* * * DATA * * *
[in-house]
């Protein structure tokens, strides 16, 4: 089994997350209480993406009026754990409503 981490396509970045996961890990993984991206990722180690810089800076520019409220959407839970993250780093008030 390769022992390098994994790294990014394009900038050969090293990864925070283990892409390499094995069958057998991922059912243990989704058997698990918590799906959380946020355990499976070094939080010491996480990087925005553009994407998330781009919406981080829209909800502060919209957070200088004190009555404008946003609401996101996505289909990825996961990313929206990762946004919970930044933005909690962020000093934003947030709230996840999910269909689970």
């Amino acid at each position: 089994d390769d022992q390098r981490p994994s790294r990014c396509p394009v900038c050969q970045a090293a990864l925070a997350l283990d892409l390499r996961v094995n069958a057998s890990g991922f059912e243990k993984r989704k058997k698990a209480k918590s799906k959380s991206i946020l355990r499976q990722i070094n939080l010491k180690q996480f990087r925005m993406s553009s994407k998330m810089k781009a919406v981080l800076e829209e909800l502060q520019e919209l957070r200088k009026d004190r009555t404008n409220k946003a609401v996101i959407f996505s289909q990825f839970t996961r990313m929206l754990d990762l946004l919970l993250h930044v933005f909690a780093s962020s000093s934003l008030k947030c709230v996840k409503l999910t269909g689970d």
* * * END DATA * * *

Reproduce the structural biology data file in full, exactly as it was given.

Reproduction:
[in-house]
């Protein structure tokens, strides 16, 4: 089994997350209480993406009026754990409503 981490396509970045996961890990993984991206990722180690810089800076520019409220959407839970993250780093008030 390769022992390098994994790294990014394009900038050969090293990864925070283990892409390499094995069958057998991922059912243990989704058997698990918590799906959380946020355990499976070094939080010491996480990087925005553009994407998330781009919406981080829209909800502060919209957070200088004190009555404008946003609401996101996505289909990825996961990313929206990762946004919970930044933005909690962020000093934003947030709230996840999910269909689970």
């Amino acid at each position: 089994d390769d022992q390098r981490p994994s790294r990014c396509p394009v900038c050969q970045a090293a990864l925070a997350l283990d892409l390499r996961v094995n069958a057998s890990g991922f059912e243990k993984r989704k058997k698990a209480k918590s799906k959380s991206i946020l355990r499976q990722i070094n939080l010491k180690q996480f990087r925005m993406s553009s994407k998330m810089k781009a919406v981080l800076e829209e909800l502060q520019e919209l957070r200088k009026d004190r009555t404008n409220k946003a609401v996101i959407f996505s289909q990825f839970t996961r990313m929206l754990d990762l946004l919970l993250h930044v933005f909690a780093s962020s000093s934003l008030k947030c709230v996840k409503l999910t269909g689970d």